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Avoiding failure and finding success


Shortly after the new year I began re-reading James Clear’s book, “Atomic Habits.” It was the season of resolutions, and to borrow from another well-known self-improvement book, it was time for me to “sharpen the saw,” and assess my capacity for, and sincere interest in, personal growth. In the process of reading Clear’s book, I signed up for his email newsletter and explored some of his blog content.

In a blog post on the topic of inversion thinking (a manner of thinking in which you consider the opposite of what you want), a subtitle stood out so much that I jotted it down in my notebook and eventually tore the top of the page where I had written it out and taped it to the desk in my home office. I’m not sure why I saved it at the time, maybe because I didn’t understand it, or I just wanted to think about later. Here’s what it said:

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Success is Overvalued. Avoiding Failure Matters More.

Clear lays it out simply by saying, “Avoiding mistakes is an under-appreciated way to improve.” Inversion, he says, is particularly valuable in the workplace. “Leaders can ask themselves, ‘What would someone do each day if they were a terrible manager?’ Good leaders would likely avoid those things.”

Indeed, it sounds simple and even a bit sarcastic. But, how often are we so focused on what success looks like that we don’t recognize failure when we see it in the distance?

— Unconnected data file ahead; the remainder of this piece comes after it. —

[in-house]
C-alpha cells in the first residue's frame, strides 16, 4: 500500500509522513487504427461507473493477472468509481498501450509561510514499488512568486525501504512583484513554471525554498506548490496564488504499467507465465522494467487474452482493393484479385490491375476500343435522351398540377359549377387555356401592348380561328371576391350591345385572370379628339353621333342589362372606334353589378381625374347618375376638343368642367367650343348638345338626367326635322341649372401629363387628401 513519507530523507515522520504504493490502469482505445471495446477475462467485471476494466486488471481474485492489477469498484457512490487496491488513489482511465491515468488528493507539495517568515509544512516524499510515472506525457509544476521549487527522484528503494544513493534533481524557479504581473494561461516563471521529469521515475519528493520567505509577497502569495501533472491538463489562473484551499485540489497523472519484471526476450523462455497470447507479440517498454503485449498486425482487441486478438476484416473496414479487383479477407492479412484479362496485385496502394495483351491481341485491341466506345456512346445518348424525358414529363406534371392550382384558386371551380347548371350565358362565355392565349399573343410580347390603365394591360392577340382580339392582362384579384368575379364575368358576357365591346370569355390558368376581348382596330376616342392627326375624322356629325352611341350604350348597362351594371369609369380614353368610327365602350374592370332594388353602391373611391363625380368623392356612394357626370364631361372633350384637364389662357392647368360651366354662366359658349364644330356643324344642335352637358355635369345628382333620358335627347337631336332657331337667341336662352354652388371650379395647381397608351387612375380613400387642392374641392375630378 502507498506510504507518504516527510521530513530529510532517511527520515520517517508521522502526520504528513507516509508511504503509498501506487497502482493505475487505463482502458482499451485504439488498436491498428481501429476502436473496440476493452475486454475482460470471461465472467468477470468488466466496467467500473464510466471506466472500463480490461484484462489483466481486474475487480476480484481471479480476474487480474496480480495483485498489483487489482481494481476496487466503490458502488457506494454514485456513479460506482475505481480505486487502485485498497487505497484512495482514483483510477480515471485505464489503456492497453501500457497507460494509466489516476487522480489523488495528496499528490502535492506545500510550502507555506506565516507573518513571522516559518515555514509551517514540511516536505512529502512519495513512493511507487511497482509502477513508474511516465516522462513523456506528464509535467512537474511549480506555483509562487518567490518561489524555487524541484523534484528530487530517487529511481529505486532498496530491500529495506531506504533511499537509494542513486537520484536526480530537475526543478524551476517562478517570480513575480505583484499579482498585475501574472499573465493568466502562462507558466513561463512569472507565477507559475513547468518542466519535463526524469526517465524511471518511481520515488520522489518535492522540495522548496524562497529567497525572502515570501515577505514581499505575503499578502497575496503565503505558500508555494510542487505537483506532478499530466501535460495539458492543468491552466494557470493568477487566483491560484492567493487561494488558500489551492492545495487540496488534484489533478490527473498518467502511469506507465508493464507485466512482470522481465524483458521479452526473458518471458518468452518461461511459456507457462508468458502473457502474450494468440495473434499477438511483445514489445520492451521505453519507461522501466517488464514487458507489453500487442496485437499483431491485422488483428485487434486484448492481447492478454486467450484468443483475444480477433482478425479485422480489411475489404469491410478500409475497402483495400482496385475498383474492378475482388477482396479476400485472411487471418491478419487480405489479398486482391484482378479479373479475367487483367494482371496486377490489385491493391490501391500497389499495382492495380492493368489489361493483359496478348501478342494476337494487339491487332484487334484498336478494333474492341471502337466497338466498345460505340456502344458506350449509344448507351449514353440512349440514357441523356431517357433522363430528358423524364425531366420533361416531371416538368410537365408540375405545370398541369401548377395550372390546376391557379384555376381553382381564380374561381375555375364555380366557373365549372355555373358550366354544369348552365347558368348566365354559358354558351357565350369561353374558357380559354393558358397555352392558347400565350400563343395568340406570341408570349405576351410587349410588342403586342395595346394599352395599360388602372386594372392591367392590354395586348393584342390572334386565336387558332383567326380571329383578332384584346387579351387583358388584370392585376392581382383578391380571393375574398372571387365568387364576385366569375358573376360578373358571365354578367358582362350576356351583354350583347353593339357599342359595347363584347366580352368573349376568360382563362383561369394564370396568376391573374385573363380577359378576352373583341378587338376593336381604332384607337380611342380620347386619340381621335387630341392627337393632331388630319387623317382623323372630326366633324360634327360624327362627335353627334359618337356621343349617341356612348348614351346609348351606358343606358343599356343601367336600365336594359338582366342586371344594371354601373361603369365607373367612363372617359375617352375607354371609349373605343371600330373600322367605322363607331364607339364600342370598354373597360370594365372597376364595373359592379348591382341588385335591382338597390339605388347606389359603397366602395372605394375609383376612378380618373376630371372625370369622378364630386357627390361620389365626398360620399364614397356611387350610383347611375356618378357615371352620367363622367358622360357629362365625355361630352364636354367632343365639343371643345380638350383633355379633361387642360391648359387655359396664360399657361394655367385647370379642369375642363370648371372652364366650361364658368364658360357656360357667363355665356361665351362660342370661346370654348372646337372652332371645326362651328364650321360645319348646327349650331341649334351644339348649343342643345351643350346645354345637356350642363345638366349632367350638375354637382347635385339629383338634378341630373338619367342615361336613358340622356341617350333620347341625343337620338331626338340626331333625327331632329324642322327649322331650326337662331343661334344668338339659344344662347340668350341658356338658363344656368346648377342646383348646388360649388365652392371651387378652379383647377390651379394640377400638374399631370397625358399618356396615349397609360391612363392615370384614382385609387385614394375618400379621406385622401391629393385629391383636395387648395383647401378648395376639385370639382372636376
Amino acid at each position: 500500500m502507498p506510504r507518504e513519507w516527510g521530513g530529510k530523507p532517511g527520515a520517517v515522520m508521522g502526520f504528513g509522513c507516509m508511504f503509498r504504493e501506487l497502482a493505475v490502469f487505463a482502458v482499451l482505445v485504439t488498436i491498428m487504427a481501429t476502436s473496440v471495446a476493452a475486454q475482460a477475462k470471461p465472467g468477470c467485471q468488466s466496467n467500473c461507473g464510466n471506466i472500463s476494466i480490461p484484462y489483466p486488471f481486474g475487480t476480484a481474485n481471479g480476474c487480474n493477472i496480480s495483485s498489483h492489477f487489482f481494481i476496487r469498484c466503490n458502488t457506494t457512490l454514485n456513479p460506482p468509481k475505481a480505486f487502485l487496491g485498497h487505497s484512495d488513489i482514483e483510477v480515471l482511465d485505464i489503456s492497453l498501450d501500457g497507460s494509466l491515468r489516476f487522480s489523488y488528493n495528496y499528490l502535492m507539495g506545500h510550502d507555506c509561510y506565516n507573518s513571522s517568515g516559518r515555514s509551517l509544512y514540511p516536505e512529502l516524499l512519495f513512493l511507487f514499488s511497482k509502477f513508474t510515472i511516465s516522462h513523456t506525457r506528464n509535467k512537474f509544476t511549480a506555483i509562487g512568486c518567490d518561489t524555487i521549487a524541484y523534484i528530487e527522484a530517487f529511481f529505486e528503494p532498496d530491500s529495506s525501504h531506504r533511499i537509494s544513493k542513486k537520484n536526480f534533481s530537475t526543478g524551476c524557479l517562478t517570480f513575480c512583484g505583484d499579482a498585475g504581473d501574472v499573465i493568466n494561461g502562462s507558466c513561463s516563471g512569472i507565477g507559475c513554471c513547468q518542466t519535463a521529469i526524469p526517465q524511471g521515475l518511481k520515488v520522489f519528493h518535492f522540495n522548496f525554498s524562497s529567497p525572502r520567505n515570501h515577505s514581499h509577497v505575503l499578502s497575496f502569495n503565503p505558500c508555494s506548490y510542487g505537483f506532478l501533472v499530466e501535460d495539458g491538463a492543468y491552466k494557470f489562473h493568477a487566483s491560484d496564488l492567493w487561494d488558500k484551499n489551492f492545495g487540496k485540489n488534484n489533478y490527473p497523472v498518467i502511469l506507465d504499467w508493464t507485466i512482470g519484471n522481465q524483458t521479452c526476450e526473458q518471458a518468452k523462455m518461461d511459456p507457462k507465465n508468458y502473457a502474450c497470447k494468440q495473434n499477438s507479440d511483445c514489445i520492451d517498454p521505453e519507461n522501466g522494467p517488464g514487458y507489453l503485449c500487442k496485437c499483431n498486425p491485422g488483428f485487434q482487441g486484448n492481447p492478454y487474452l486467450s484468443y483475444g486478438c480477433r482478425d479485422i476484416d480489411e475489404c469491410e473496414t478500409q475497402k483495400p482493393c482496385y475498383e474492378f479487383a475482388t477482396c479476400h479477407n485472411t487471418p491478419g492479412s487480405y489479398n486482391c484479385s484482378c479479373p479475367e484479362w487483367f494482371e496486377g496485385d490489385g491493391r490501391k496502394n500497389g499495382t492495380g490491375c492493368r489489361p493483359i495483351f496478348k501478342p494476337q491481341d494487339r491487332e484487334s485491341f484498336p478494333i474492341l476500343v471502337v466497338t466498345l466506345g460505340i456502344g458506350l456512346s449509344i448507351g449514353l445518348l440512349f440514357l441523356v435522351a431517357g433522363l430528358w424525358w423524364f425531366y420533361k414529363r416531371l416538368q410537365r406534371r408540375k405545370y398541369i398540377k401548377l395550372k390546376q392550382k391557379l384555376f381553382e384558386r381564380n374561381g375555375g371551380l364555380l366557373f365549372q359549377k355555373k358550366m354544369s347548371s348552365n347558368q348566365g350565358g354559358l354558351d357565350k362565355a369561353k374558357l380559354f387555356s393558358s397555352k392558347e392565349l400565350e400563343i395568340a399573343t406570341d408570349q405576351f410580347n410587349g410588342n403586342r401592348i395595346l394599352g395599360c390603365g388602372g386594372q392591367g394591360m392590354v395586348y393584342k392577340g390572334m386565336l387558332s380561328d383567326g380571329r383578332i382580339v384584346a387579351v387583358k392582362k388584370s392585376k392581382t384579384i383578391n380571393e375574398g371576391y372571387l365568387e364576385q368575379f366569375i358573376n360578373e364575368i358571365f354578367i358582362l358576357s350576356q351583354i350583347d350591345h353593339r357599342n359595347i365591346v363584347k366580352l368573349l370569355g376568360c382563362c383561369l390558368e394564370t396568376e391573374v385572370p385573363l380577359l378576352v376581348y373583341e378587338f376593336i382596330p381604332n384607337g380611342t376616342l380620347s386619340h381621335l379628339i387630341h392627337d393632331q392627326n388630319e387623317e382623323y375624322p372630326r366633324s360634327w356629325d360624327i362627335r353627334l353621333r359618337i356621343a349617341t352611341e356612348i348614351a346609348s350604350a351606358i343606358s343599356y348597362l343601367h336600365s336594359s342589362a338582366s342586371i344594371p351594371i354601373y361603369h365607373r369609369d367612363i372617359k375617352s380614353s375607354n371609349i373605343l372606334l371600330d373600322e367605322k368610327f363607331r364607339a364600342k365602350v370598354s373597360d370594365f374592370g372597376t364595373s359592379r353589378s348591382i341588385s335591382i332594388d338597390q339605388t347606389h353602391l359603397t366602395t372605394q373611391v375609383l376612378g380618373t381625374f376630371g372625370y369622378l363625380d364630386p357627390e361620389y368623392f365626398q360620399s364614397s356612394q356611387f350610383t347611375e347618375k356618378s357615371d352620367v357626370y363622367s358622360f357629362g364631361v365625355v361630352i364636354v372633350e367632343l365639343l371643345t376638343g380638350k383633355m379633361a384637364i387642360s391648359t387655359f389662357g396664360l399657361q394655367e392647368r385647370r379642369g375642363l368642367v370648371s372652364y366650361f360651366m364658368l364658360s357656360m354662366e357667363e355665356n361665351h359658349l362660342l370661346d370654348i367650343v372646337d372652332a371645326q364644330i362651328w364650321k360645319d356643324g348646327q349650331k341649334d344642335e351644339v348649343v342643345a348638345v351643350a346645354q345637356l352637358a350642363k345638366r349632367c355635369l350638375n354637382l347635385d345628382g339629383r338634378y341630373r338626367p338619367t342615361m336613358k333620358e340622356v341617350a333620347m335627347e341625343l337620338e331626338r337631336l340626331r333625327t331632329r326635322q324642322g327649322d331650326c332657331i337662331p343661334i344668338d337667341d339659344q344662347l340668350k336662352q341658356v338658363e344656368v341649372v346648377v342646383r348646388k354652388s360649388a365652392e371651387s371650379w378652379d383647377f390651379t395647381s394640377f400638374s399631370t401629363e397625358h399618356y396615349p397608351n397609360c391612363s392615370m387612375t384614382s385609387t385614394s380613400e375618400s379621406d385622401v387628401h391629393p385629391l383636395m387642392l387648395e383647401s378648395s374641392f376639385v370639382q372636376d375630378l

I bring this up because so often in the LBM industry, the folks that I talk to who we all would likely deem successful have a fairly basic, yet motivating way of going about their daily work. Namely, they show up and do it the best they can. I see this in the dealer profiles that I write each month for our magazine, and I’m seeing it now in the nominations arriving for our 40 Under 40 program.

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Consider this month’s Dealer of the Year profile. Here, Jay Andrew, president and co-owner at Henry Poor Lumber Co. and Flooring Express, says his team’s formula for success is “Clear, consistent communication, feedback, and interactions with everyone.”

Jay is a very smart guy. In fact, he’s smart enough to know that success, while involving a lot of hard work, is actually quite simple. Be open, honest, and consistent with everyone. Not doing so would be a failure in Jay’s mind.

Here at LBM Journal, we often hear a similar mantra from our Publisher and Executive Editor Rick Schumacher. “We run our race,” is what he likes to say. We know there are others running similar races of their own, and we know what failure might look like. As such, we’ve been quite successful.

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As I mentioned, I see a lot of this same philosophy in the nominations coming in for our 40 Under 40 Program (learn more at LBMJournal. com/40U40 …the nomination period closes on March 31). Many of the nominees have said that they don’t know what their secret of success is, other than they show up, do their work, and be nice to other people. In my mind, anything less is failure.

Here’s to avoiding failure…because it leads to success.


— James Anderson

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